I chose to fly Singapore Airlines. They were a bit pricier than some of the other airlines (such as Malaysia Airlines) but they are known for their incredible service. I left San Francisco at 1 in the morning, too excited to sleep. The women airplane attendants had the most beautiful uniforms. Known as Singapore Girls and also called Asian Barbies, they were all amazing in their body hugging outfits. On the longest stretch of my flight, 14 hours from San Fran to Hong Kong, they never stopped working. Every twenty minutes they brought by snacks, food, drinks and hot towels to clean our hands. And this was the service in economy…I can’t imagine how well they were all treated in business or first class.
Unfortunately, I never slept much. I was on the aisle but the two people to my left had arrived slightly inebriated. They started to get airsick fairly early on and I lived in mortal fear of not getting out of the way quickly enough for them to get to the bathroom. Finally, after chasing the night for 14 hours we arrived in Hong Kong for refueling. It was a beautiful airport with a fantastic view of the city and lush mountains in the background. All bathed in the light of the rising sun. Hello sun! Hello Asia!
After Hong Kong, it was back on the plane for Singapore. This tiny Asian country is known for a great thriving economy, efficiency in all that it does, no crime, and extreme cleanliness. I had the opportunity to get a temporary visa and take a city bus tour. As I looked at the form I had to fill out, I was struck by this message in bold letters: DEATH TO DRUG TRAFFICKERS. Hmmm, maybe my vitamin supplements would be misinterpreted. I decided to pass on the tour. (Some of you may remember the news story a few years ago about the American college kid who spit out his chewing gum on a Singapore street, was arrested for it and consequently caned as a punishment).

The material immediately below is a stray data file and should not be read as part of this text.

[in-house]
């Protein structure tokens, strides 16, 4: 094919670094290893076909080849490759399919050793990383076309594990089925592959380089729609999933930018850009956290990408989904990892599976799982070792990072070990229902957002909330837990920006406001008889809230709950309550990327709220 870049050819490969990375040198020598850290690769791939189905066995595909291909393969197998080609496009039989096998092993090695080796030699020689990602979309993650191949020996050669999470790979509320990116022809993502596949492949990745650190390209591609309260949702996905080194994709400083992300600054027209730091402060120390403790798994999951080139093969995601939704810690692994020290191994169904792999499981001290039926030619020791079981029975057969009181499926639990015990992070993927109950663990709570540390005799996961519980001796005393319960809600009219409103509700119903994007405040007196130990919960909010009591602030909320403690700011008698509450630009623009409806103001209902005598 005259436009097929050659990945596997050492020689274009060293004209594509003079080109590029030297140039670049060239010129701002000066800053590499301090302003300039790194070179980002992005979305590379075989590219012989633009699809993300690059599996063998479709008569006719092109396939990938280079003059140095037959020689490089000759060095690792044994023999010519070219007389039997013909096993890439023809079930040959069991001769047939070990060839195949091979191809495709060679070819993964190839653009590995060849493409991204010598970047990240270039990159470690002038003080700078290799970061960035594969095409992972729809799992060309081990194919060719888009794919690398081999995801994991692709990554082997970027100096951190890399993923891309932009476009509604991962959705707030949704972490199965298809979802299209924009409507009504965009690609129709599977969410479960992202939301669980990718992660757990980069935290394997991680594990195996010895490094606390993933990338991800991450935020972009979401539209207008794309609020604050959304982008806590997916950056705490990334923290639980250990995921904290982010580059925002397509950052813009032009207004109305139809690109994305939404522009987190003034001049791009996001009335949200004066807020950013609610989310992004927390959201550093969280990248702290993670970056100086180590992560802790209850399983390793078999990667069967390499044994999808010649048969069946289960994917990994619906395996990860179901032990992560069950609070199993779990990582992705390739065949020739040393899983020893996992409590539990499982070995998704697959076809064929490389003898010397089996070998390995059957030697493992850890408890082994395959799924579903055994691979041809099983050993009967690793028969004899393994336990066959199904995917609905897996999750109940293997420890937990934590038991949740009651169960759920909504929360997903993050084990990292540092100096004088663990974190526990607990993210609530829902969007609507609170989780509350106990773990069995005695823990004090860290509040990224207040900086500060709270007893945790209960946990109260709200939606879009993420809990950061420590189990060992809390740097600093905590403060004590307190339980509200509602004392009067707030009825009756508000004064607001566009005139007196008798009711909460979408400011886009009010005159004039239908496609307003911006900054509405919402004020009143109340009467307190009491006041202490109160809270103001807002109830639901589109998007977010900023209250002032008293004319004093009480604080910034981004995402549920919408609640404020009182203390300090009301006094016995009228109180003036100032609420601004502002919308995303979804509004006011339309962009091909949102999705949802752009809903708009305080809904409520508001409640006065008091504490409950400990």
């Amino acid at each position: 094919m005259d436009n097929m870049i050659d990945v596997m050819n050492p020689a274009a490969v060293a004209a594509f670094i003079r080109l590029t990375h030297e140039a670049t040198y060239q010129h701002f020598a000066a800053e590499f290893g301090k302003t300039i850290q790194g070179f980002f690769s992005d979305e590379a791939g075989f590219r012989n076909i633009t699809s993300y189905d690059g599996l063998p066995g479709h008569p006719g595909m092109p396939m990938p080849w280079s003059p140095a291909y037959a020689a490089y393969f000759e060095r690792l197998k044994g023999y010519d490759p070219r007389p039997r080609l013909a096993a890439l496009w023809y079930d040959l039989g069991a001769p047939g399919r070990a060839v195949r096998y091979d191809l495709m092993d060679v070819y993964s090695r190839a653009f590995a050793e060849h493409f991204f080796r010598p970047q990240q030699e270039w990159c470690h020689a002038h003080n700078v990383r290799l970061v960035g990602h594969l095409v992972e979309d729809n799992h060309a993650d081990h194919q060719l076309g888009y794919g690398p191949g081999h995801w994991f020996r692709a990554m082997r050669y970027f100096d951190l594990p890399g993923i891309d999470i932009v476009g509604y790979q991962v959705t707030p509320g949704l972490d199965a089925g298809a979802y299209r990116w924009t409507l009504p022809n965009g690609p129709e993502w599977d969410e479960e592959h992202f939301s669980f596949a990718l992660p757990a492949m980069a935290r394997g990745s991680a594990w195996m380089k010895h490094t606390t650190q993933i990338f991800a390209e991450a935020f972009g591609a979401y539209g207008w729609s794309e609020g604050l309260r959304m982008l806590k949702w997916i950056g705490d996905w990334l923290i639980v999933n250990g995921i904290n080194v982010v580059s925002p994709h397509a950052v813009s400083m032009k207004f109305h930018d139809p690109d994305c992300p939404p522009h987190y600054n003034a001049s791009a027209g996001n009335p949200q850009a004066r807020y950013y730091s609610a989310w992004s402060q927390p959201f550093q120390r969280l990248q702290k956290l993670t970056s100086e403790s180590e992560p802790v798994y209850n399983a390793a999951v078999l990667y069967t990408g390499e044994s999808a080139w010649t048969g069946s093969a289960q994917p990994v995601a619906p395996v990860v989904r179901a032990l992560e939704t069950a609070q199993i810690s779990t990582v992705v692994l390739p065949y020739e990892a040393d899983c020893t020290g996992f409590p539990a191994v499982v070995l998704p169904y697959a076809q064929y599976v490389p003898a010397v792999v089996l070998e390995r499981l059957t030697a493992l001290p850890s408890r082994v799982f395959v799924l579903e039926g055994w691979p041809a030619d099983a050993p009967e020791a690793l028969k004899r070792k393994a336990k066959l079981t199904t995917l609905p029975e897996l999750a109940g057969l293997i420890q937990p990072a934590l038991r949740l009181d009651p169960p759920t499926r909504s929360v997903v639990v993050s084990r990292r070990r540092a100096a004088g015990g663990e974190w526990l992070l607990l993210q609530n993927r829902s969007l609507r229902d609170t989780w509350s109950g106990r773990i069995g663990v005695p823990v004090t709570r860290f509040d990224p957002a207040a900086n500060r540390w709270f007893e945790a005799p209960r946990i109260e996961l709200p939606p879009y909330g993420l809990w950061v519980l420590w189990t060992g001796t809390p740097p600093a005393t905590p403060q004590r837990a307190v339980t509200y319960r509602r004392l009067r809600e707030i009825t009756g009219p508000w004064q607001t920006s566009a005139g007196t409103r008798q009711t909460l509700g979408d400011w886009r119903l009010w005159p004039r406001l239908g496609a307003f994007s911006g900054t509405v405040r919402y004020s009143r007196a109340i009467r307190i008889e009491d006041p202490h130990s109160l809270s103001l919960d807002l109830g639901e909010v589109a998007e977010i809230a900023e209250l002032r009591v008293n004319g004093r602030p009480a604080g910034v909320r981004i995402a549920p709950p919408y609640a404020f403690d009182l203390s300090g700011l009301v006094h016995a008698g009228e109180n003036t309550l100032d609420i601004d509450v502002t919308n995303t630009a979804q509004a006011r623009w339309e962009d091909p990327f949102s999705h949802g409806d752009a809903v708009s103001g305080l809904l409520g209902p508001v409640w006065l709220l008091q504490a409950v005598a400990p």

The Singapore Airport is famous for its hotel rooms and other services that are rented by the hour in the terminal. I had a 9 hour layover and I was planning to take a shower, get a massage and sleep most of that time. I did…and it was fabulous.
Off to Chennai (formerly Madras) India. I was able to sleep another four hours so that by the time I arrived in Chennai at 11 p.m. I actually felt fairly decent. On the plane to Chennai, when I was awake, I began looking around for possible other attendees to the Oneness University. I picked out a handful and when finding myself in line for immigration behind a couple of them, I asked them if they were headed where I was. They were and so we introduced ourselves and swapped a few stories.
The Oneness University told us to meet our taxi drivers outside the terminal. Looking out we saw a wall of people behind some barricades. Holy cow! I thought (it was India after all, where cows are holy) how are we going to be found or find our taxi driver? At this point I met another attendee. She had a massive pink box with a Barbie Bike label on it. I didn’t know if it was her way of packing or if it really was a bicycle. Turned out she had volunteered to bring over a bike for Bhagavan’s and Amma’s granddaughter. I figured she’d be picked up for sure, so I just followed her out into the teeming masses.
Little did I know I was about to learn about suffering, India style…
Continue the adventure here.
Copyright © 2007 gia combs-ramirez. All rights reserved